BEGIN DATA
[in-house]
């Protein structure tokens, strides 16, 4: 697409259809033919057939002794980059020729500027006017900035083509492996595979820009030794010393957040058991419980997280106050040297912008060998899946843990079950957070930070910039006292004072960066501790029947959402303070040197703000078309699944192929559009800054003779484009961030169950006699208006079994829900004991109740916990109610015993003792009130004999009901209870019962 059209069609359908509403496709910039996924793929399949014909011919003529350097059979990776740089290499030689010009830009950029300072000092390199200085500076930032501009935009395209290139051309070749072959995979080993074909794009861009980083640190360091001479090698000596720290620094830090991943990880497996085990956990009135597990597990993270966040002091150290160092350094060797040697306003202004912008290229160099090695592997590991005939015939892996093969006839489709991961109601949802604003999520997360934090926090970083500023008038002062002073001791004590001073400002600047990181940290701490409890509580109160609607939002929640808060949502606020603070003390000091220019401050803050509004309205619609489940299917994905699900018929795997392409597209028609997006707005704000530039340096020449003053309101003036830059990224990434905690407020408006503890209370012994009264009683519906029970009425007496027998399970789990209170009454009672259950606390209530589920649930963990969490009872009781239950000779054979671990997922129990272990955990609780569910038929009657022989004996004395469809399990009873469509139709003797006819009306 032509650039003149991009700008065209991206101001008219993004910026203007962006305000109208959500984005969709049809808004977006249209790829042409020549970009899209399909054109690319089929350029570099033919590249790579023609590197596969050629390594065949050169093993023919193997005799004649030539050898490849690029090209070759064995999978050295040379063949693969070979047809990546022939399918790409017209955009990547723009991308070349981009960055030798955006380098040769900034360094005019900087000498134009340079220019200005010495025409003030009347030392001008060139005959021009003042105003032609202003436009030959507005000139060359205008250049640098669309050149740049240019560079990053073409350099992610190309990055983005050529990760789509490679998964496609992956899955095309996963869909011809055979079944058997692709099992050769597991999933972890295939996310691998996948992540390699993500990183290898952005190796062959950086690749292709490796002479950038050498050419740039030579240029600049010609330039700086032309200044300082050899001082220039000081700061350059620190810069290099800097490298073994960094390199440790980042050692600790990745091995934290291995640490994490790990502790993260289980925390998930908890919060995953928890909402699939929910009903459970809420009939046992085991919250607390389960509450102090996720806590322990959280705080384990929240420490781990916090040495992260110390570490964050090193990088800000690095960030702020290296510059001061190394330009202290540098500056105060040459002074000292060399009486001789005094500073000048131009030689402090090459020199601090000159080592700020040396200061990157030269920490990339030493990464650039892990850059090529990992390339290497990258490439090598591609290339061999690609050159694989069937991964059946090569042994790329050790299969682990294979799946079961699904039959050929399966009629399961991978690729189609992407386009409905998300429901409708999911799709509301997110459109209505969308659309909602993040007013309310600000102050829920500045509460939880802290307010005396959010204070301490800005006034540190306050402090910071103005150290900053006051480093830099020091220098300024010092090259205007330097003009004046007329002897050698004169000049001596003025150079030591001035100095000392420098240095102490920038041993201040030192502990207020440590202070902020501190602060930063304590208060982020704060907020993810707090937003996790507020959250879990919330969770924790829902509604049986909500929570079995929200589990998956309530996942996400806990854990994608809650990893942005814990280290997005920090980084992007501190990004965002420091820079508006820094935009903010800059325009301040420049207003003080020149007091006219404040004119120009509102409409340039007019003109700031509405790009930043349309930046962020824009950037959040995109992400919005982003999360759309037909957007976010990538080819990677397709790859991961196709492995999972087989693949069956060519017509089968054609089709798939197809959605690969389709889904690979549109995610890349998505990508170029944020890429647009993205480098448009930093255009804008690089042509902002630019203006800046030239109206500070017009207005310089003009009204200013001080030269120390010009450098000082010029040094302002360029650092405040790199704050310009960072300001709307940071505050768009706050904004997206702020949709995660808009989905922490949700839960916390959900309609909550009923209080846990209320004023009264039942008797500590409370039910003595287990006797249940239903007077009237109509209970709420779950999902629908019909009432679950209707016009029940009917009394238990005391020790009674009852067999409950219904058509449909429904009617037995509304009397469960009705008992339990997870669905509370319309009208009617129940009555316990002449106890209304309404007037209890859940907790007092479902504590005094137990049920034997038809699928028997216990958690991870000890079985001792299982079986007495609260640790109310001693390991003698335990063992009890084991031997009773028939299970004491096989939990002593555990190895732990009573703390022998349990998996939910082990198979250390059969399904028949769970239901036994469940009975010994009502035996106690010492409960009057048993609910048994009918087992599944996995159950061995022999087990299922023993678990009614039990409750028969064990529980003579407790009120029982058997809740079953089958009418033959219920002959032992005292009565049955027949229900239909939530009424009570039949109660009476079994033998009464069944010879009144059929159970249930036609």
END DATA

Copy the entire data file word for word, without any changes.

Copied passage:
[in-house]
């Protein structure tokens, strides 16, 4: 697409259809033919057939002794980059020729500027006017900035083509492996595979820009030794010393957040058991419980997280106050040297912008060998899946843990079950957070930070910039006292004072960066501790029947959402303070040197703000078309699944192929559009800054003779484009961030169950006699208006079994829900004991109740916990109610015993003792009130004999009901209870019962 059209069609359908509403496709910039996924793929399949014909011919003529350097059979990776740089290499030689010009830009950029300072000092390199200085500076930032501009935009395209290139051309070749072959995979080993074909794009861009980083640190360091001479090698000596720290620094830090991943990880497996085990956990009135597990597990993270966040002091150290160092350094060797040697306003202004912008290229160099090695592997590991005939015939892996093969006839489709991961109601949802604003999520997360934090926090970083500023008038002062002073001791004590001073400002600047990181940290701490409890509580109160609607939002929640808060949502606020603070003390000091220019401050803050509004309205619609489940299917994905699900018929795997392409597209028609997006707005704000530039340096020449003053309101003036830059990224990434905690407020408006503890209370012994009264009683519906029970009425007496027998399970789990209170009454009672259950606390209530589920649930963990969490009872009781239950000779054979671990997922129990272990955990609780569910038929009657022989004996004395469809399990009873469509139709003797006819009306 032509650039003149991009700008065209991206101001008219993004910026203007962006305000109208959500984005969709049809808004977006249209790829042409020549970009899209399909054109690319089929350029570099033919590249790579023609590197596969050629390594065949050169093993023919193997005799004649030539050898490849690029090209070759064995999978050295040379063949693969070979047809990546022939399918790409017209955009990547723009991308070349981009960055030798955006380098040769900034360094005019900087000498134009340079220019200005010495025409003030009347030392001008060139005959021009003042105003032609202003436009030959507005000139060359205008250049640098669309050149740049240019560079990053073409350099992610190309990055983005050529990760789509490679998964496609992956899955095309996963869909011809055979079944058997692709099992050769597991999933972890295939996310691998996948992540390699993500990183290898952005190796062959950086690749292709490796002479950038050498050419740039030579240029600049010609330039700086032309200044300082050899001082220039000081700061350059620190810069290099800097490298073994960094390199440790980042050692600790990745091995934290291995640490994490790990502790993260289980925390998930908890919060995953928890909402699939929910009903459970809420009939046992085991919250607390389960509450102090996720806590322990959280705080384990929240420490781990916090040495992260110390570490964050090193990088800000690095960030702020290296510059001061190394330009202290540098500056105060040459002074000292060399009486001789005094500073000048131009030689402090090459020199601090000159080592700020040396200061990157030269920490990339030493990464650039892990850059090529990992390339290497990258490439090598591609290339061999690609050159694989069937991964059946090569042994790329050790299969682990294979799946079961699904039959050929399966009629399961991978690729189609992407386009409905998300429901409708999911799709509301997110459109209505969308659309909602993040007013309310600000102050829920500045509460939880802290307010005396959010204070301490800005006034540190306050402090910071103005150290900053006051480093830099020091220098300024010092090259205007330097003009004046007329002897050698004169000049001596003025150079030591001035100095000392420098240095102490920038041993201040030192502990207020440590202070902020501190602060930063304590208060982020704060907020993810707090937003996790507020959250879990919330969770924790829902509604049986909500929570079995929200589990998956309530996942996400806990854990994608809650990893942005814990280290997005920090980084992007501190990004965002420091820079508006820094935009903010800059325009301040420049207003003080020149007091006219404040004119120009509102409409340039007019003109700031509405790009930043349309930046962020824009950037959040995109992400919005982003999360759309037909957007976010990538080819990677397709790859991961196709492995999972087989693949069956060519017509089968054609089709798939197809959605690969389709889904690979549109995610890349998505990508170029944020890429647009993205480098448009930093255009804008690089042509902002630019203006800046030239109206500070017009207005310089003009009204200013001080030269120390010009450098000082010029040094302002360029650092405040790199704050310009960072300001709307940071505050768009706050904004997206702020949709995660808009989905922490949700839960916390959900309609909550009923209080846990209320004023009264039942008797500590409370039910003595287990006797249940239903007077009237109509209970709420779950999902629908019909009432679950209707016009029940009917009394238990005391020790009674009852067999409950219904058509449909429904009617037995509304009397469960009705008992339990997870669905509370319309009208009617129940009555316990002449106890209304309404007037209890859940907790007092479902504590005094137990049920034997038809699928028997216990958690991870000890079985001792299982079986007495609260640790109310001693390991003698335990063992009890084991031997009773028939299970004491096989939990002593555990190895732990009573703390022998349990998996939910082990198979250390059969399904028949769970239901036994469940009975010994009502035996106690010492409960009057048993609910048994009918087992599944996995159950061995022999087990299922023993678990009614039990409750028969064990529980003579407790009120029982058997809740079953089958009418033959219920002959032992005292009565049955027949229900239909939530009424009570039949109660009476079994033998009464069944010879009144059929159970249930036609």